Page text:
The New York Times Magazine recently posted a stunning visual piece on women’s tennis that features a video gallery of the world’s top players hitting a ball in slow motion. In some ways, the piece takes us a step forward in depictions of female athletes. Rather than simply showing them smiling while holding a racket, we see these women hitting the ball with incredible force --muscles rippling and all, an image only enhanced by the extreme slow motion video.
However, with the exception of seeing these athletes in actual “action,” the piece is more a re-tread on the old theme of emphasizing beauty over athleticism when depicting female athletes. Taken in its full context, the piece unfortunately minimizes the displays of exertion and maximizes sexuality and beauty.
For instance, Serena Williams, arguably the most powerful woman in tennis today, is seen smacking an unseen ball with ferocious intensity. However, that ball explodes in an avalanche of glitter in front of Williams, who is wearing a sequined dress, body glitter and flowing hair. Like Williams, many of the players are wearing body glitter or bronzer while wearing nightclub-style dresses, several not-so-subtle markers of femininity.
Perhaps most troubling is the way several of the athletes’ bodies are literally chopped up, with the camera focusing only on their legs, abs or breasts. For example, viewers see Samantha Stosur’s face for only a split second as the camera zooms into her breasts as she hits the ball, her head literally cut out of the frame. The video of Victoria Azarenka starts at her shoes and slowly pans up her legs, bare stomach and breasts, mimicking the way a film director might shoot a scene to indicate a man “checking out” a woman. The image of her hitting the ball happens only at the very end, and even then her long, loose and untied hair flows around her face in an image closer to what we might see in Sports Illustrated swimsuit than at Wimbledon. In fact, nearly all the women have loose, untied and flowing hair, another common feminine marker.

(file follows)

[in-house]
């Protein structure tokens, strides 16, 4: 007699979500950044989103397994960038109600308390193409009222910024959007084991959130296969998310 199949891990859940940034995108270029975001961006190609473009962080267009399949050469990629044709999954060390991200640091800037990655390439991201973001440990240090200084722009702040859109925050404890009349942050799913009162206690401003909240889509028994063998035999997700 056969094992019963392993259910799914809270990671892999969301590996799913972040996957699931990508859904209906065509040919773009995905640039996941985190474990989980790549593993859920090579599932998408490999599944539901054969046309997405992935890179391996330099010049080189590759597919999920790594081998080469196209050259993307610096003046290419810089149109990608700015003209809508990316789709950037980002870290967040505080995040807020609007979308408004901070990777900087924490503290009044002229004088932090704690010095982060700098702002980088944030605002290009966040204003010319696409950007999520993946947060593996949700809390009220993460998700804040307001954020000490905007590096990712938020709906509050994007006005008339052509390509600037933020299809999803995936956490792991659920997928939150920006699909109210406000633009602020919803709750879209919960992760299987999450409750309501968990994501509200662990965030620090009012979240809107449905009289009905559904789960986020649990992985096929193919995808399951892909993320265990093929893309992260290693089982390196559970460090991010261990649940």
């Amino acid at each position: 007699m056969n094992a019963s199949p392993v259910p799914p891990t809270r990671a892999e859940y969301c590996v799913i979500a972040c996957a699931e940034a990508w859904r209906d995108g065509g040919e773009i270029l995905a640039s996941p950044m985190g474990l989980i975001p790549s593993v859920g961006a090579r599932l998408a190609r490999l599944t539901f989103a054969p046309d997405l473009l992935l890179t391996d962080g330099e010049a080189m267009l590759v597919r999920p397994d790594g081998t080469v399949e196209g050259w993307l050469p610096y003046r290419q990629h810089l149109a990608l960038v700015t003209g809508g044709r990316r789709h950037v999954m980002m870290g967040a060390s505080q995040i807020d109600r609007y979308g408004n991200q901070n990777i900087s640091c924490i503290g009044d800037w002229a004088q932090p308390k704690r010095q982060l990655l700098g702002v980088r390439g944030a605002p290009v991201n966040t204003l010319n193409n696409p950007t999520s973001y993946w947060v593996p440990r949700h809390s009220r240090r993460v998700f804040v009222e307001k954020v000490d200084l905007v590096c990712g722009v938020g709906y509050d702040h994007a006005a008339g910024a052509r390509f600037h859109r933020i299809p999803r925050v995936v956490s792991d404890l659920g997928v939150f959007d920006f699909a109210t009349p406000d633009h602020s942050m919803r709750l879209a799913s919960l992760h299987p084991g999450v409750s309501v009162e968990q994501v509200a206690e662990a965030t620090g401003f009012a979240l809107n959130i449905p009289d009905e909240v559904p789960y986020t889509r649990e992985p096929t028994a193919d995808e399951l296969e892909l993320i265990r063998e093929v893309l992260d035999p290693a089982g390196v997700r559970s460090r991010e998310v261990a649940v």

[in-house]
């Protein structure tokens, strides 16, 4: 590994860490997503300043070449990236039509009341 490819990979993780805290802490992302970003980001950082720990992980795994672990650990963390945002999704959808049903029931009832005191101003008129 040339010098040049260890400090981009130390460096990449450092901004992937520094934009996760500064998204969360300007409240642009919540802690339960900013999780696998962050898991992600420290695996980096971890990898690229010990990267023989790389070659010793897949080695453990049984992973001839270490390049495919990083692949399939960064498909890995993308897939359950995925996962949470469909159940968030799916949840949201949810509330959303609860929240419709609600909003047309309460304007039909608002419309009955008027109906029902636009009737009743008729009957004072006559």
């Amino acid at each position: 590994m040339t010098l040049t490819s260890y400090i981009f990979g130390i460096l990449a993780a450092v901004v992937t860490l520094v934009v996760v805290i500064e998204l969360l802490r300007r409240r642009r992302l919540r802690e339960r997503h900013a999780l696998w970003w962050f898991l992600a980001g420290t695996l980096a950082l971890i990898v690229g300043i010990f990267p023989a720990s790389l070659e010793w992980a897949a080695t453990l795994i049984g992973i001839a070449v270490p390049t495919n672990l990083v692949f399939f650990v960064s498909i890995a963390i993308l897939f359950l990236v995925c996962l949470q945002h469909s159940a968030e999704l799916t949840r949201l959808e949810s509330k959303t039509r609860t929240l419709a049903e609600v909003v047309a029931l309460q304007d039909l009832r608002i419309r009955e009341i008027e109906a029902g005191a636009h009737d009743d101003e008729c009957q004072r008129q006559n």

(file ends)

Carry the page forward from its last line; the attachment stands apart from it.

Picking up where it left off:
Even the title of the piece – “The Beauty of Power” – hints at the discomfort we have at a cultural level of associating women with raw physical power. By labeling these images as not just “power” images, but “beautiful images of power,” viewers are reminded that the players are beautiful [read: feminine] and thus “normal women” despite the displays of muscles and exertion.
In these ways, the players are offered as objects of sexual desire, and presented to the viewer from the perspective of the heterosexual male gaze. By doing so, the focus is put on the women’s sexuality rather than on the displays of strength that the camera also captures. Ultimately, despite the video of female athletes in action, the piece is an overall disappointment, especially given the potential it had to present the physical power and athleticism of the women’s tennis elite.